Skip to 0 minutes and 14 seconds Factors affecting the transport of proteins include molecular size, membrane permeability, plasma macromolecule binding, tissue uptake, active transport, lymphatic transport, and vascular transport. And we are going to discuss each and every one of these in the following slides. Okay. So let’s look at how proteins are transported in our body system.
Skip to 0 minutes and 54 seconds The first I want to talk about is the transport by convection. Convection is the transport of a constituent or a biological molecule by bulk motion of the fluid. So convection is driven by hydrostatic pressure, that is the pressure between the influx point and the outflux point. And the transport rate is determined by flux J is equal to V times C, where V is the flow rate and C is the concentration of biologics. The other transport mechanism is diffusion. And this applies to small molecules and also oligopeptides, the small peptide. Let’s look at GI membrane as an example. Here you have the GI membrane. This is the mucosa site of the membrane and this is the serosa site of the membrane.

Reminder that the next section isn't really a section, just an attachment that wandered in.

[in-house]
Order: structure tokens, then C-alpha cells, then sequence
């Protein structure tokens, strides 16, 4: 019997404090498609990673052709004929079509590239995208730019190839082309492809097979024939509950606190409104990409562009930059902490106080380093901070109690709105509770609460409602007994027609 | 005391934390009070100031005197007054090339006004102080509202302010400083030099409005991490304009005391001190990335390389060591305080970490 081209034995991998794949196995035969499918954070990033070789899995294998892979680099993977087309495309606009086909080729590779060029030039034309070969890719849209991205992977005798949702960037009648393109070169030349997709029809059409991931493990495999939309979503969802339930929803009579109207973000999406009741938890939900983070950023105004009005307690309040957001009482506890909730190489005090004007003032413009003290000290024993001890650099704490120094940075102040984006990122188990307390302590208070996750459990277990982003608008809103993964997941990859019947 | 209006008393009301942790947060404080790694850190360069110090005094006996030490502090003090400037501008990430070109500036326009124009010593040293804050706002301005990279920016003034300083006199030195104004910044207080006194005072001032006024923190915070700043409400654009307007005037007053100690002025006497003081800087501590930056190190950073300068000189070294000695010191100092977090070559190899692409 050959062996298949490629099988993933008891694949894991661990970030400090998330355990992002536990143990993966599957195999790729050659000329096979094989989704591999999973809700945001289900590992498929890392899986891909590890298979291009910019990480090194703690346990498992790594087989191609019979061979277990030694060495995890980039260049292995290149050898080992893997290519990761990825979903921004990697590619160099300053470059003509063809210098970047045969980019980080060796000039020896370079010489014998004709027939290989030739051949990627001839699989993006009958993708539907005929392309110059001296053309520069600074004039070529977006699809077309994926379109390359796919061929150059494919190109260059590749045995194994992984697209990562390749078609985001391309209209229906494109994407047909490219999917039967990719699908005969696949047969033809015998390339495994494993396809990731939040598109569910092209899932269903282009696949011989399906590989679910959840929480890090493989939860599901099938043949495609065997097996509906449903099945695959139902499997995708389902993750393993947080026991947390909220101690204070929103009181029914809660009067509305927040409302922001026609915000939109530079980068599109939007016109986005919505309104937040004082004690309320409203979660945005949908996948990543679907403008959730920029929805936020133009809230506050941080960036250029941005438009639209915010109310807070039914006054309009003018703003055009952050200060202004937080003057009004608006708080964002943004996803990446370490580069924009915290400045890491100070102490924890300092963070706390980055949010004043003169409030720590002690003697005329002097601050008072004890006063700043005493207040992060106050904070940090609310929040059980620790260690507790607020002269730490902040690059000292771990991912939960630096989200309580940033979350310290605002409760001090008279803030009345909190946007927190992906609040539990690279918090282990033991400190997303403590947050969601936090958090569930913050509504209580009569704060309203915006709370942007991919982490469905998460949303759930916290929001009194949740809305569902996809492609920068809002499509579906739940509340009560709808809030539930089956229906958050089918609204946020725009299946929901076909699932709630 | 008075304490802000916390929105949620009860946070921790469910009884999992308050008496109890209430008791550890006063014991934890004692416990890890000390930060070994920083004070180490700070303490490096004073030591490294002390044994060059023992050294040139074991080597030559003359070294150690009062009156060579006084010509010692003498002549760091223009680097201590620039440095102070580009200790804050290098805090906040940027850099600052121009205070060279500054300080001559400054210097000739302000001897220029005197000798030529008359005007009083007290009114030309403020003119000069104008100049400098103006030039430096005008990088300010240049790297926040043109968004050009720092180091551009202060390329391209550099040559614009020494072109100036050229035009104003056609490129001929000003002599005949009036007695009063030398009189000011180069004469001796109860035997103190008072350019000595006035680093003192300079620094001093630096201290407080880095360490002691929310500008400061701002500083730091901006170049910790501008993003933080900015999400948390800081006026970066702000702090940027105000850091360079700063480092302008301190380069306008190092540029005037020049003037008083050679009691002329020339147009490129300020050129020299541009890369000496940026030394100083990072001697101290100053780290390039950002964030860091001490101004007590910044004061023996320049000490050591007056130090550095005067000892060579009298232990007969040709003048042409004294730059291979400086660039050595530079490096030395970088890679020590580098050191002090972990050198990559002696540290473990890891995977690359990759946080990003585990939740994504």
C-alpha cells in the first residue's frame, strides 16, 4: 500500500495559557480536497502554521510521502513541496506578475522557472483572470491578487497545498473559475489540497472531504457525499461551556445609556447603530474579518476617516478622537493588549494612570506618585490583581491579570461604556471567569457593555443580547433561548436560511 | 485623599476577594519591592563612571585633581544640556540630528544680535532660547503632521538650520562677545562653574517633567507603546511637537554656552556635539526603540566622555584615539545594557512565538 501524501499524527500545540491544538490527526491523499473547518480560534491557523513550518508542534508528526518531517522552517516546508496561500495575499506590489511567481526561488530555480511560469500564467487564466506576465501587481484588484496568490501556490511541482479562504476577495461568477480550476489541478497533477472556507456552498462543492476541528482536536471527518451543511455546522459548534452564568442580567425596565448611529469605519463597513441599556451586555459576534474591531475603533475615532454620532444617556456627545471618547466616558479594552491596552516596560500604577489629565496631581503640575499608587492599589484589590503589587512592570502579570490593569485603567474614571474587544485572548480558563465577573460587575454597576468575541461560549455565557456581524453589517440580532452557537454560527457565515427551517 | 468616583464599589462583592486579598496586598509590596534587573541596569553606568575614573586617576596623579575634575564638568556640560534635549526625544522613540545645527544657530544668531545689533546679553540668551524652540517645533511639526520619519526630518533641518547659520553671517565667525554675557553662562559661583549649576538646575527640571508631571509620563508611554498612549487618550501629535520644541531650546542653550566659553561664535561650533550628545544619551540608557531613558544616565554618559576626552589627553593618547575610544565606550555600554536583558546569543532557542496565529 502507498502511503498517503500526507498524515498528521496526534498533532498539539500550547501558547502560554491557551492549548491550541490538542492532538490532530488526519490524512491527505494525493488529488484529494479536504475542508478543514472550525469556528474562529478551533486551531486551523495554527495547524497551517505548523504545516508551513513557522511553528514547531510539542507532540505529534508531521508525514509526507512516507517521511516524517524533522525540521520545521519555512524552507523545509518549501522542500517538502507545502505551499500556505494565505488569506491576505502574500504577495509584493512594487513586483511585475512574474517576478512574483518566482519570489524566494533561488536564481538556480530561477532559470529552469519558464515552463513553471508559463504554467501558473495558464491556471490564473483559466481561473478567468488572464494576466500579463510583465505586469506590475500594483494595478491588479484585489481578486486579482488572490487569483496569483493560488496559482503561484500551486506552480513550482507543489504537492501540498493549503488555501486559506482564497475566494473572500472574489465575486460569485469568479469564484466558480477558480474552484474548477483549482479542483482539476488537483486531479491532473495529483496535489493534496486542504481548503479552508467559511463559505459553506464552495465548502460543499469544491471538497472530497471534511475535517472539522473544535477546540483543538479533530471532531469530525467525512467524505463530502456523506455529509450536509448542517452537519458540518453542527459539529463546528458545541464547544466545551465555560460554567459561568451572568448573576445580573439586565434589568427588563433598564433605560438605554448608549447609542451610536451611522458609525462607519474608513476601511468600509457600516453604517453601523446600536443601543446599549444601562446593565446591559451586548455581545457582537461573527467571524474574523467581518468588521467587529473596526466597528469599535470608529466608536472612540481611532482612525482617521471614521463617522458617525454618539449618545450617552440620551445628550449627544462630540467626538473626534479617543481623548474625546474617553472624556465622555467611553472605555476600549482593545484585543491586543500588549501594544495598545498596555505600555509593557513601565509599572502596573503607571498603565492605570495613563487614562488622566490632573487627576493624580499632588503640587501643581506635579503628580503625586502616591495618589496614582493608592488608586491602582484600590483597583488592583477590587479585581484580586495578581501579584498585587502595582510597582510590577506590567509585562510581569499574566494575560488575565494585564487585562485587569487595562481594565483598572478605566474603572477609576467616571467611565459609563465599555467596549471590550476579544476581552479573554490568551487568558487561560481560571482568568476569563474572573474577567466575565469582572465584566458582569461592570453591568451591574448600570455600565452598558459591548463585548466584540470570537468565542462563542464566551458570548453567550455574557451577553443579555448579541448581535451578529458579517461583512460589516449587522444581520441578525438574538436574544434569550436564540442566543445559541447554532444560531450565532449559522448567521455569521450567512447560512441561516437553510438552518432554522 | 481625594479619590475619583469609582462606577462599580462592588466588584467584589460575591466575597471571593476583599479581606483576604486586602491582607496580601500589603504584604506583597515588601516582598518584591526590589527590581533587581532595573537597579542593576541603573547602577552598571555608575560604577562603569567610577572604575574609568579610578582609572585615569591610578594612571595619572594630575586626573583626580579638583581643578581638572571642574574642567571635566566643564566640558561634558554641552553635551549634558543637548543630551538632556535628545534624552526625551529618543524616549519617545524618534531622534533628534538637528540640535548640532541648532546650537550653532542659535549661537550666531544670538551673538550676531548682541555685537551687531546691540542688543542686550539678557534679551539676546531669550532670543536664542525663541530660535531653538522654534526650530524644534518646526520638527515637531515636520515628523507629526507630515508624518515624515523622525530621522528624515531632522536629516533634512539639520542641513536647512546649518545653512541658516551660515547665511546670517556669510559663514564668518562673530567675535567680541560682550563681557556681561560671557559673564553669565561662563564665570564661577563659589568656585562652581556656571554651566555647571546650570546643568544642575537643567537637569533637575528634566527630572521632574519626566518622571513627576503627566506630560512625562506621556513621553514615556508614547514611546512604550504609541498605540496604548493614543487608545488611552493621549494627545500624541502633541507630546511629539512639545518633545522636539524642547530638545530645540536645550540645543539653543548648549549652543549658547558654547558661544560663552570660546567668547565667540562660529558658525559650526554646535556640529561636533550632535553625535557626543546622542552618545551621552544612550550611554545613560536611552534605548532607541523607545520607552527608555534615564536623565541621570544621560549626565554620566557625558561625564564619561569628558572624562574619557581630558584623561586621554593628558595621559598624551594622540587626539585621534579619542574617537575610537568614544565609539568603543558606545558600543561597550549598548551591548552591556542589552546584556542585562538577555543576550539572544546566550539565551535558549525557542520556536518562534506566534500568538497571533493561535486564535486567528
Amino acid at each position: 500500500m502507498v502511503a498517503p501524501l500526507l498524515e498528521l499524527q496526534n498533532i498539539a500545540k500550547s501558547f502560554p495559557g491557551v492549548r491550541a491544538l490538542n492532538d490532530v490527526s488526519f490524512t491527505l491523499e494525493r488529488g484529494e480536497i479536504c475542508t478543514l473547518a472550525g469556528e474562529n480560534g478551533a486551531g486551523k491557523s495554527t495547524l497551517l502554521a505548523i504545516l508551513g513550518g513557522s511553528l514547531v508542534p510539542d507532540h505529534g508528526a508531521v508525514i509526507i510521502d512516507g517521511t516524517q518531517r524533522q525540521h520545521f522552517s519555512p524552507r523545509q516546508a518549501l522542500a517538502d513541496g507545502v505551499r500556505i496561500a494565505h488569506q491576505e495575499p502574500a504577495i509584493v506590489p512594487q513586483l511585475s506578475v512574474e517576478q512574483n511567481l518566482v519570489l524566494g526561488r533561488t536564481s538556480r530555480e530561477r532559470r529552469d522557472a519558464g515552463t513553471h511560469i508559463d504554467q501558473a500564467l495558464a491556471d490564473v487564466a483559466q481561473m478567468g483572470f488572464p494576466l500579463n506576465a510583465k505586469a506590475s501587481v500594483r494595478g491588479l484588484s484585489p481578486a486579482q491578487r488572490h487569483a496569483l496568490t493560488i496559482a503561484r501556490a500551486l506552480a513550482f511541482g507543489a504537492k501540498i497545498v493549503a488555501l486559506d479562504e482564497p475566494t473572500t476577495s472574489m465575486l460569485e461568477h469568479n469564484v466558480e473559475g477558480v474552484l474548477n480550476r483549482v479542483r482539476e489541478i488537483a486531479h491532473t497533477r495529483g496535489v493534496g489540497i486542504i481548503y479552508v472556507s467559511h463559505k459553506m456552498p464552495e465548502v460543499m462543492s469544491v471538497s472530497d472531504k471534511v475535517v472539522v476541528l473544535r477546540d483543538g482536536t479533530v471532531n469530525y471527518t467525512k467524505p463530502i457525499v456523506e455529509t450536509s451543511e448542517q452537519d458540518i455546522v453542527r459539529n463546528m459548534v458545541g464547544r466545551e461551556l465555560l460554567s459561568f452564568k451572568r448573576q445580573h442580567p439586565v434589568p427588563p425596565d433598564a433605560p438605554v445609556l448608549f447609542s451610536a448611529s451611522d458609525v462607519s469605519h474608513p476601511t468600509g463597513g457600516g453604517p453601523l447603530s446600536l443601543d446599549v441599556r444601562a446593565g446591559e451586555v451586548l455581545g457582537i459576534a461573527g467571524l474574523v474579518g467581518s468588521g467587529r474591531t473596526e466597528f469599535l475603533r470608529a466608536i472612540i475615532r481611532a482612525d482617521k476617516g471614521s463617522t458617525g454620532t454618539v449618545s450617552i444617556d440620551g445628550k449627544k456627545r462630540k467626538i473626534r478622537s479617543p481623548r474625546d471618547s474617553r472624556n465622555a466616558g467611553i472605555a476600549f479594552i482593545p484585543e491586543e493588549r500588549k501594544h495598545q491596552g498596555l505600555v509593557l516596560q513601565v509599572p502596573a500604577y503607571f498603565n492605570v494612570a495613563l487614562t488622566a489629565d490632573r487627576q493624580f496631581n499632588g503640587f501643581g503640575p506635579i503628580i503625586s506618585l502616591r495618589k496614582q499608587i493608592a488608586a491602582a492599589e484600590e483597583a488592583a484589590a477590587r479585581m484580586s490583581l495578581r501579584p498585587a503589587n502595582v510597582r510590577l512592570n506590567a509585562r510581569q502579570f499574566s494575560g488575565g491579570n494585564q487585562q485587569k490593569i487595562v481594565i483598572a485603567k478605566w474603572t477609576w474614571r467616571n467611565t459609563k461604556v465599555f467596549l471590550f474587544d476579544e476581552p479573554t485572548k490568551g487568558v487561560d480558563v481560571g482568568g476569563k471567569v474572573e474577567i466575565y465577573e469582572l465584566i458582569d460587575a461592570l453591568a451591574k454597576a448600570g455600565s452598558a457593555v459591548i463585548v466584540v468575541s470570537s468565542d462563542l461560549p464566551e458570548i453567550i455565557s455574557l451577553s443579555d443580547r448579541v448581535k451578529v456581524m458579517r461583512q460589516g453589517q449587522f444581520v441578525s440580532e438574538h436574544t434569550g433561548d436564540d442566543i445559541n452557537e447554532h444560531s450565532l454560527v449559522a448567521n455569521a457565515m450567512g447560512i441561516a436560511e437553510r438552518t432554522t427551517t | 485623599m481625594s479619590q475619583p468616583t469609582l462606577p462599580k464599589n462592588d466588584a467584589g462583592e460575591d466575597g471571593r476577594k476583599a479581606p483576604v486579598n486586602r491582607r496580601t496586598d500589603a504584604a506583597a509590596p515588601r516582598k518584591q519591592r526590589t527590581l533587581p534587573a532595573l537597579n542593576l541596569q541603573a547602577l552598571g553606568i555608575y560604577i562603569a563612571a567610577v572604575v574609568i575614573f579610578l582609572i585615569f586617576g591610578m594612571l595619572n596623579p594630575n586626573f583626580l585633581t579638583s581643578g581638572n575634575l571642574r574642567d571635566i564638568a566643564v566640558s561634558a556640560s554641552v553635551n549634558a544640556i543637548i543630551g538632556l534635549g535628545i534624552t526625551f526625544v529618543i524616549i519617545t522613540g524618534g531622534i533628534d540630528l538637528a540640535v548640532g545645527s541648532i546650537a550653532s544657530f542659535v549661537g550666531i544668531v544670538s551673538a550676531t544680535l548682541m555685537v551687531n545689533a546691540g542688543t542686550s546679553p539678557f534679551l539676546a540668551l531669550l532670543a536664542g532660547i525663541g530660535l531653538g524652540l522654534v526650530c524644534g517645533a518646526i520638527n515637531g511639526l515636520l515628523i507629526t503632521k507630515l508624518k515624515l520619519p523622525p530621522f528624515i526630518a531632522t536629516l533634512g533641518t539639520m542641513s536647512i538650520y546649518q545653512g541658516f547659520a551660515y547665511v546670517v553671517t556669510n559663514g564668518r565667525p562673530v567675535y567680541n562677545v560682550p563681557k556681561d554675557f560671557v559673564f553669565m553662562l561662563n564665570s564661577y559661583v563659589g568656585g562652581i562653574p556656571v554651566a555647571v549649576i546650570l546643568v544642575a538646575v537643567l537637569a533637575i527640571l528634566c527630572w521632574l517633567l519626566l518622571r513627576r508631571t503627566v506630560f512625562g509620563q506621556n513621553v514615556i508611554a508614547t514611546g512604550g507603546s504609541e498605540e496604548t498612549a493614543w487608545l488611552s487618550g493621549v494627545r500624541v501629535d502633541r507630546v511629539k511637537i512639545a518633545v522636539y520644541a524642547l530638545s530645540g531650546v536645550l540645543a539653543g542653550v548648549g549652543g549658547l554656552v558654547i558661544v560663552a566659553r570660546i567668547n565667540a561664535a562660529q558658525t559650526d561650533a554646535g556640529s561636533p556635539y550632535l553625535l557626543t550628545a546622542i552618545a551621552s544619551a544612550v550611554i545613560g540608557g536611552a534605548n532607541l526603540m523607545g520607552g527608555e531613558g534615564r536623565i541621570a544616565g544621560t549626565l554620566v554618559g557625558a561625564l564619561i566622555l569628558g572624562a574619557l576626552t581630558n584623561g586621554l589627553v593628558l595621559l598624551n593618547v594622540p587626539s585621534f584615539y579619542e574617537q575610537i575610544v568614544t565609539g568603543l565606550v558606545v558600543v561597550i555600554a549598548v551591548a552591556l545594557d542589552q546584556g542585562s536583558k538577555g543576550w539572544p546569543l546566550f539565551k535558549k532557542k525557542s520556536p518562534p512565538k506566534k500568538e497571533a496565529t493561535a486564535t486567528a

Skip to 2 minutes and 7 seconds The molecules diffuse from the mucosa site to the serosa site and is emptied from the serosa site into general circulation. And in this transport mechanism, the flux or the diffusion rate is dependent on the concentration gradient between, in this case, the serosa site of the concentration and the capillary site of the drug concentration. Let’s look at another transport by endocytosis and exocytosis. So in this slide, the bottom one is the endocytosis where the biologics molecules become engulfed in the endocytic vesicle. And then they are able to travel across the membrane. And on the other side of the membrane, is the exocytosis where the drug molecules actually bulge out or move away from the membrane.
Transport of Biologics in the Body
The delivery of drugs to a target site frequently involves distribution and transport across various biological barriers. Factors that influence the transport of biologics include molecular size, membrane permeability, macromolecule binding and tissue uptake. The degree and nature of the impediment to drug flux will be addressed. Diffusive and convective mechanisms of drug transport are detailed. Lymphatic, vascular, endocytic and exocytic pathways of drug transport are highlighted.
Two primary transport mechanisms are discussed, diffusion and convection; specific drug transporters will be presented only as a backdrop. Three transport pathways are discussed, of which vascular route is largely for small molecules and oligopeptides. Lymphatic system, endocytosis and exocytosis are primarily for large molecule biologics. Finally, the factors that influence biologics distribution and transport are summarized, including molecular size, membrane permeability, macromolecule binging and tissue uptake.